TCGA data and patient-derived orthotopic xenografts highlight pancreatic cancer-associated angiogenesis.

Gore J, Craven KE, Wilson JL, Cote GA, Cheng M, Nguyen HV, Cramer HM, Sherman S, Korc M - Oncotarget (2015)

Ruxolitinib suppresses mitogenic cross-talk between endothelial cells and PCCs(A) 3D co-cultures of ECs (red) and KRC PCCs (green) shows that compared with vehicle (DMSO, left), ruxolitinib ([100 nM], right) suppresses PCC growth. Shown are representative phase contrast and fluorescent images taken on day 8. Scale bars, 200 μm. (B) Fluorescence intensity quantitation shows that compared with 3D cultures in which ECs and PCCs are cultured independently (single culture), culturing ECs and PCCs together in 3D (co-culture) significantly enhances PCC growth, which is blocked by ruxolitinib (open bars). Data are mean ± SEM from three independent experiments. *P < 0.05, and **P < 0.01. (C) Schematic representation of PCC and EC cross-talk. TGF-β activates canonical Smad-dependent signaling in PCCs (top) leading to enhanced production of pro-angiogenic factors, which can be blocked by SB505124. These factors activate JAK/STAT3 signaling in ECs (bottom), which promotes EC proliferation through HDAC9, and ruxolitinib blocks these effects. ECs also produce factors (angiocrine factors) that can exert growth-stimulatory effects on PCCs through JAK/STAT3 signaling, which can also be targeted with ruxolitinib.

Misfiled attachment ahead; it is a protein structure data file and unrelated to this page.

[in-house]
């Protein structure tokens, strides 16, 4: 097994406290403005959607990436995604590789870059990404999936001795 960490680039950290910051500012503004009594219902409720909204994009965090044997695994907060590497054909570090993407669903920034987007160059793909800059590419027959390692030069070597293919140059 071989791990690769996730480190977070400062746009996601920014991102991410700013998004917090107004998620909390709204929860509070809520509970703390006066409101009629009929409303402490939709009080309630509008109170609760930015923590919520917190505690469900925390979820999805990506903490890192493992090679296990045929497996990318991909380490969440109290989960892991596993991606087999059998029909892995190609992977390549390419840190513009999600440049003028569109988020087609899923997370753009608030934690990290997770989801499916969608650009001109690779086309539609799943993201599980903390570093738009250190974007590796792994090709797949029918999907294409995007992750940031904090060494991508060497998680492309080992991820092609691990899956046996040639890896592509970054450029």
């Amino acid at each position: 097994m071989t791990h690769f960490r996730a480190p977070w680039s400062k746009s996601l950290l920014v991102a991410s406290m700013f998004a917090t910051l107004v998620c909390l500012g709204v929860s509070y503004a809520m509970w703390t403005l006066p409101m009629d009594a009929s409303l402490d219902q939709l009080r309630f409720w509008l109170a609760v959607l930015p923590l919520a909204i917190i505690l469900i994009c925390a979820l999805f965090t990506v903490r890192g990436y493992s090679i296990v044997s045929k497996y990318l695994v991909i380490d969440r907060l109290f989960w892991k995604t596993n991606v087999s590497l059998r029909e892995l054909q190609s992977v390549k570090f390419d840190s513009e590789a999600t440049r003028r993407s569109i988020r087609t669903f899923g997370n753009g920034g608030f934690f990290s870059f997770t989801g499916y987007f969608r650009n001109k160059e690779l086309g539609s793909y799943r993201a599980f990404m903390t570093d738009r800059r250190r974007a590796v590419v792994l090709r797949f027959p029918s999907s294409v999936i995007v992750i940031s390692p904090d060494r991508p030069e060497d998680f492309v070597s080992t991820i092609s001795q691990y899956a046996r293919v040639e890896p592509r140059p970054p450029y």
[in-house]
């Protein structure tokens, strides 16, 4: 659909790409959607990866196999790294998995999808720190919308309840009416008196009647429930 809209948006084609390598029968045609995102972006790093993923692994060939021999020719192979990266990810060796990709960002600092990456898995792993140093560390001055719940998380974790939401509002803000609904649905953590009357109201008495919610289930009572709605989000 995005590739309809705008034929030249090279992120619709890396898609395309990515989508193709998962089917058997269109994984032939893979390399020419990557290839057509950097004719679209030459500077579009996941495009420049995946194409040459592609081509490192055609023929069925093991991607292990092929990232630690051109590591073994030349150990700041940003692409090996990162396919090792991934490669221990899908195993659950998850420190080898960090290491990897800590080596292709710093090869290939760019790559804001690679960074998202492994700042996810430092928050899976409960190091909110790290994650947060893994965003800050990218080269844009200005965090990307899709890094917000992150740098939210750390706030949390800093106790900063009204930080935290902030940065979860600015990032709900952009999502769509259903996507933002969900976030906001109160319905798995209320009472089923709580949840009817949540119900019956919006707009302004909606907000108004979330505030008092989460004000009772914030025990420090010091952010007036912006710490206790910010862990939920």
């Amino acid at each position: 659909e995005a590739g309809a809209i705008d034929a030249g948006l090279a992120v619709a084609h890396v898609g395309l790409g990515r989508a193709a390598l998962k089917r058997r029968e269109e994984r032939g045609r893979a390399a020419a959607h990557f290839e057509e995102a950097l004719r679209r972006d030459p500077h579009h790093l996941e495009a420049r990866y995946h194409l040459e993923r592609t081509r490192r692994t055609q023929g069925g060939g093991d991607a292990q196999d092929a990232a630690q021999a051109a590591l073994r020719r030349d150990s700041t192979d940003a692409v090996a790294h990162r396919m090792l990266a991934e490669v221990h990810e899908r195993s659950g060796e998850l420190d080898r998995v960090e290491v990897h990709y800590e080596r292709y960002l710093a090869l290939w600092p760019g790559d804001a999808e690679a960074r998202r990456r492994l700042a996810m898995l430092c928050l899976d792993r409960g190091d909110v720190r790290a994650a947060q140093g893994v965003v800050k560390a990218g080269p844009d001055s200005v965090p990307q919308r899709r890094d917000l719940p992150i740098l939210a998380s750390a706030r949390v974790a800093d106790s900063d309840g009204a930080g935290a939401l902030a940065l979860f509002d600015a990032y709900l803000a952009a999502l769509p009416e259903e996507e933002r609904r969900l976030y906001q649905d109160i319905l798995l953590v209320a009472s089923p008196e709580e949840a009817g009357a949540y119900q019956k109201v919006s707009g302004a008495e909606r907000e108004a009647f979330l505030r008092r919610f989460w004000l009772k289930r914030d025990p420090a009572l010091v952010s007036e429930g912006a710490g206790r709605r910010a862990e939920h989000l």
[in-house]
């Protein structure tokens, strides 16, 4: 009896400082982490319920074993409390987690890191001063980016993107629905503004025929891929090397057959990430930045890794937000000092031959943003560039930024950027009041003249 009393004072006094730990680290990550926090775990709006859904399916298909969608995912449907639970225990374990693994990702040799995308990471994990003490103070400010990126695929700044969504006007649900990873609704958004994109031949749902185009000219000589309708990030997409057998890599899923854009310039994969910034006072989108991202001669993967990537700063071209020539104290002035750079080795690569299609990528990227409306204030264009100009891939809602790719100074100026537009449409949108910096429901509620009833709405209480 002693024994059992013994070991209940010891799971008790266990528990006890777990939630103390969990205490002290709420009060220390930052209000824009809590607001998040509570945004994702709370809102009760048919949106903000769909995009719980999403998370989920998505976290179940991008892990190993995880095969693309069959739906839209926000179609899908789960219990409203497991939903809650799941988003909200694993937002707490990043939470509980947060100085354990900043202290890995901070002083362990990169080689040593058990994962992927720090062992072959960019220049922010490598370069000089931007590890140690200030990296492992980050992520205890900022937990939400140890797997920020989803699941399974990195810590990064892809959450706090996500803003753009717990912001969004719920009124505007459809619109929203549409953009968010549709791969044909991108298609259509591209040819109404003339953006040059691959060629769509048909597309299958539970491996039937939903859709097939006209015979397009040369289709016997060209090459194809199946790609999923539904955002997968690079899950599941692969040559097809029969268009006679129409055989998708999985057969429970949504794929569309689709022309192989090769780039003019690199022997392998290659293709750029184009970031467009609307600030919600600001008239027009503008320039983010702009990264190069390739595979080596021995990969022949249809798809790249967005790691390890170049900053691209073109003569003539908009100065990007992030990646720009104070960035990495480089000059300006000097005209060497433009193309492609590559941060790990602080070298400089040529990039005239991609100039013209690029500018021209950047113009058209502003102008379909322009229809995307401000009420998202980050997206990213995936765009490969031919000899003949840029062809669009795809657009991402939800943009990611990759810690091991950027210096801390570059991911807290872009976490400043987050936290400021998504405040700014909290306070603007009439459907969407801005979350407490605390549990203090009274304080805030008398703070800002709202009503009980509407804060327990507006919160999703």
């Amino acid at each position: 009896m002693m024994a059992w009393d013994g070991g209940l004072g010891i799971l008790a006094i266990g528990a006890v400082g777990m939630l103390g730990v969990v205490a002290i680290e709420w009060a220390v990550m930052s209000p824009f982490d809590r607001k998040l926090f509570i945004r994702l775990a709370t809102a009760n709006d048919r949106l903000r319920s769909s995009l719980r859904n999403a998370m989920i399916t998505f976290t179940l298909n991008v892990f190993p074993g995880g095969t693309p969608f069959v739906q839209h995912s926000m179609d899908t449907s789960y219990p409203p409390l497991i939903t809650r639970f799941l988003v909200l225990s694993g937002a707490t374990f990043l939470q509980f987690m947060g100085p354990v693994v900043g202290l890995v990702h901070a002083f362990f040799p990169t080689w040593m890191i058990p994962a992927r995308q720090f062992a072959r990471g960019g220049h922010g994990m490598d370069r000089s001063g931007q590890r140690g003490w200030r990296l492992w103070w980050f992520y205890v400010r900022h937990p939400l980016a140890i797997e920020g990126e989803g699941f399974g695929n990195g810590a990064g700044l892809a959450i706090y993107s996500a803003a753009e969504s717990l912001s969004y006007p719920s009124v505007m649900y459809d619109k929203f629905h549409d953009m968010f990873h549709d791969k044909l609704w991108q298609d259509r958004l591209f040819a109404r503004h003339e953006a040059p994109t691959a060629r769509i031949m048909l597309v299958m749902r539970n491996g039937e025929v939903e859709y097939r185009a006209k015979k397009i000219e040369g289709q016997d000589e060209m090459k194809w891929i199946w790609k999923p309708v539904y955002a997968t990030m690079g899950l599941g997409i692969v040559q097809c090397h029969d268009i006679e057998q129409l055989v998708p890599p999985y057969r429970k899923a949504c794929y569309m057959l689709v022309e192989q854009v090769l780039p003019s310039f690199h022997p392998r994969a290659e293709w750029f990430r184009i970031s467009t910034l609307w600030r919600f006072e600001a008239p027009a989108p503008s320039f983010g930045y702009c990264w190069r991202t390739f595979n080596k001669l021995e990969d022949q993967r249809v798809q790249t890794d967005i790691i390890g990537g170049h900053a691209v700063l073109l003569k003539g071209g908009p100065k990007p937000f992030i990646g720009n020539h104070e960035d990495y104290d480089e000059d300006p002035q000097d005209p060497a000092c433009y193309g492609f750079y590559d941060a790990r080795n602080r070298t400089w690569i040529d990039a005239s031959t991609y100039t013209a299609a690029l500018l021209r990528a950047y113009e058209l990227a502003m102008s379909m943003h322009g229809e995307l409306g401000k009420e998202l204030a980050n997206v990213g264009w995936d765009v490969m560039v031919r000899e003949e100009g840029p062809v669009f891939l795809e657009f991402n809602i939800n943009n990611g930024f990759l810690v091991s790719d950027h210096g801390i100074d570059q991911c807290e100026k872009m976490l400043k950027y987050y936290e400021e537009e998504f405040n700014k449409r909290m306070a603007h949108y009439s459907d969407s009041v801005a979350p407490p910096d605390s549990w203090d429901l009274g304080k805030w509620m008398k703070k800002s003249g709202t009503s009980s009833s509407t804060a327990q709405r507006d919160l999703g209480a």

© Copyright Policy - open-access
Related In: Results  -  Collection

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Figure 6: Ruxolitinib suppresses mitogenic cross-talk between endothelial cells and PCCs(A) 3D co-cultures of ECs (red) and KRC PCCs (green) shows that compared with vehicle (DMSO, left), ruxolitinib ([100 nM], right) suppresses PCC growth. Shown are representative phase contrast and fluorescent images taken on day 8. Scale bars, 200 μm. (B) Fluorescence intensity quantitation shows that compared with 3D cultures in which ECs and PCCs are cultured independently (single culture), culturing ECs and PCCs together in 3D (co-culture) significantly enhances PCC growth, which is blocked by ruxolitinib (open bars). Data are mean ± SEM from three independent experiments. *P < 0.05, and **P < 0.01. (C) Schematic representation of PCC and EC cross-talk. TGF-β activates canonical Smad-dependent signaling in PCCs (top) leading to enhanced production of pro-angiogenic factors, which can be blocked by SB505124. These factors activate JAK/STAT3 signaling in ECs (bottom), which promotes EC proliferation through HDAC9, and ruxolitinib blocks these effects. ECs also produce factors (angiocrine factors) that can exert growth-stimulatory effects on PCCs through JAK/STAT3 signaling, which can also be targeted with ruxolitinib.